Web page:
What I did not know then were the phrases of abject hopelessness being whispered into my parents' ears. Phrases like, "sheltered workplace," "special school," "will never go to college." I sat there, oblivious to all of this, never having any idea of how little faith the people who were supposed to be looking after me had in my own abilities. And no one in that meeting, or any meeting before or after, spoke a word to me, or asked me how I felt. Perhaps I would not have been so articulate in my response, but it was they who believed I was not capable of responding at all. How could they know what I could or could not do if they never asked?

I'm 25 years old now. I graduated high school with the rest of my peers. I went on to college for four years and obtained a Bachelors degree in English. I'm now in graduate school going for a Master of Arts degree in Applied Behavior Analysis. I cook. I shop. I do my own laundry. I drive. I write. I speak publicly at conferences, workshops, meetings. I tell jokes. I can still fit into my original purple Cabbage Patch slippers from the '80s. I tutor undergrads in the writing lab at school. I'm writing a book about my experiences in the world of relationships and dating. I can program pretty much any electronic device without looking at the instructions. I moved 3,000 miles away from home and lived on the other side of the country for two years. I memorize phone numbers and lyrics to entire Broadway musicals. I travel.

But, I do not pay my own bills. I do not have a "regular job." My parents pay my rent for the room in which I'm living in a house in New Jersey. Despite all of the things I've mentioned in my previous paragraph, I am not (yet) self-sufficient. And by your reckoning, Mr. √úbermensch, because of this, I should not exist. I am a drain, both on the economy and on my parents. A waste.

I have struggled for a very, very long time. Although I have not had to do so explicitly, I have, in many ways, had to fight for my right to have dreams, to contribute to the world. And, to exist. There is no way to describe how I felt reading what you wrote. That you, or anyone, could feel that because I am not self-sufficient, I should not exist. Those people in that meeting years ago, those so-called experts, believed that I would never be self-sufficient. I admit that I am not there yet, and I have to deal with the constant fear of never getting there, the self-doubt that plagues my thoughts from time to time, especially late at night when I'm lying in bed, unable to sleep.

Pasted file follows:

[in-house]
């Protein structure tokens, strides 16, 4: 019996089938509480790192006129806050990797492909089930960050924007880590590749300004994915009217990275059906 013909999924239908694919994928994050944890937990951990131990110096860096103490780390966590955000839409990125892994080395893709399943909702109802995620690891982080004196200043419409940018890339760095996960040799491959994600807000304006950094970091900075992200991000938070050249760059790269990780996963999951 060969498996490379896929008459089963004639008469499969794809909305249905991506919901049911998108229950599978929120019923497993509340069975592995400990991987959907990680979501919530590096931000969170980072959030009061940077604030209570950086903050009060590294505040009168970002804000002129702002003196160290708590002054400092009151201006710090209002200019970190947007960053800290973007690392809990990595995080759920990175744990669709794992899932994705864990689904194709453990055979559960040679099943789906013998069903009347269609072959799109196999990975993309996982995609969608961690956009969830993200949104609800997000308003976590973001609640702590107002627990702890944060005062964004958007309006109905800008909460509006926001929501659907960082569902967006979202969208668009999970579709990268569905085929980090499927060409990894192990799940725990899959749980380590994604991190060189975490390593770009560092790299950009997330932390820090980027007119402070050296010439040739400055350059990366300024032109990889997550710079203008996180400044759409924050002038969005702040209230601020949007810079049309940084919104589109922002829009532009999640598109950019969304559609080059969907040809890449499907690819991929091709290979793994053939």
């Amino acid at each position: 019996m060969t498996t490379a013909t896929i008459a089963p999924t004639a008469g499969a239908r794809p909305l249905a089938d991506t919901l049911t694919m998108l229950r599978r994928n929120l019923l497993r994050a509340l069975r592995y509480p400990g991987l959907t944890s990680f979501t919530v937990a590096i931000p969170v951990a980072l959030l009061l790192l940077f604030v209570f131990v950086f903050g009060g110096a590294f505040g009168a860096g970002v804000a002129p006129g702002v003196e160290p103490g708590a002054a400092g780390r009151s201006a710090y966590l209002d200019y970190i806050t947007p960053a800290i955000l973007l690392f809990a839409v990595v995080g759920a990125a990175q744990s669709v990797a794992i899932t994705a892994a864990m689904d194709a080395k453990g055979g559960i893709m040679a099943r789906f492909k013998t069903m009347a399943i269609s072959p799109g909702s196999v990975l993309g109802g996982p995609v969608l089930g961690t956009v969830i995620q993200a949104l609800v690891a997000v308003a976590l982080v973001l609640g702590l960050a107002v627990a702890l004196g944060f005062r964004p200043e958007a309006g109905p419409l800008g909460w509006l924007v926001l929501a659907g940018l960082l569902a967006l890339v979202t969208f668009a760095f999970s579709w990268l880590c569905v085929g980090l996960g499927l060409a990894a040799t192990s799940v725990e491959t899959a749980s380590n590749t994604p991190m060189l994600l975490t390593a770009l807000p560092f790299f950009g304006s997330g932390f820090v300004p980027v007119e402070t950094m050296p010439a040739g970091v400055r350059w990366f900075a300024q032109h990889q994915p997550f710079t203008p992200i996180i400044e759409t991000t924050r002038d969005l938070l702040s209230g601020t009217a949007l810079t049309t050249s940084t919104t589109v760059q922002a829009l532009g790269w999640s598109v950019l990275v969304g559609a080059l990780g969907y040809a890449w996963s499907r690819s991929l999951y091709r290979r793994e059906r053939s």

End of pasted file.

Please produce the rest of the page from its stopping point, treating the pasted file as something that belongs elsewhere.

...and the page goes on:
I know this reply is rather bloggish, and for that I do apologize, but this thread struck something of a personal chord in me. Individuals with Down syndrome deal with many difficulties. But I envy these individuals for one reason, and one reason only: the obviousness of their condition. The fact is that Down's syndrome is visible to the human eye, and when people see them, they know. And while I don't envy the stares and the gawking these individuals must contend with, the rude comments and questions which they and their families are no doubt bombarded with, I applaud them for being who they are, no matter what, especially in a world that feels they should not exist. They truly cannot hide who they are. I wear a mask, a mask of "normalcy." But it doesn't change who I am. It doesn't change the fact that sometimes I feel sickened by myself and the fact that my parents are supposed to be enjoying their retirement years instead of continuing to support me. I know they are happy to do it. But the guilt persists. And the last thing I ever expected or wanted was to find a thread on here that not only exacerbated that guilt, but even broadened it.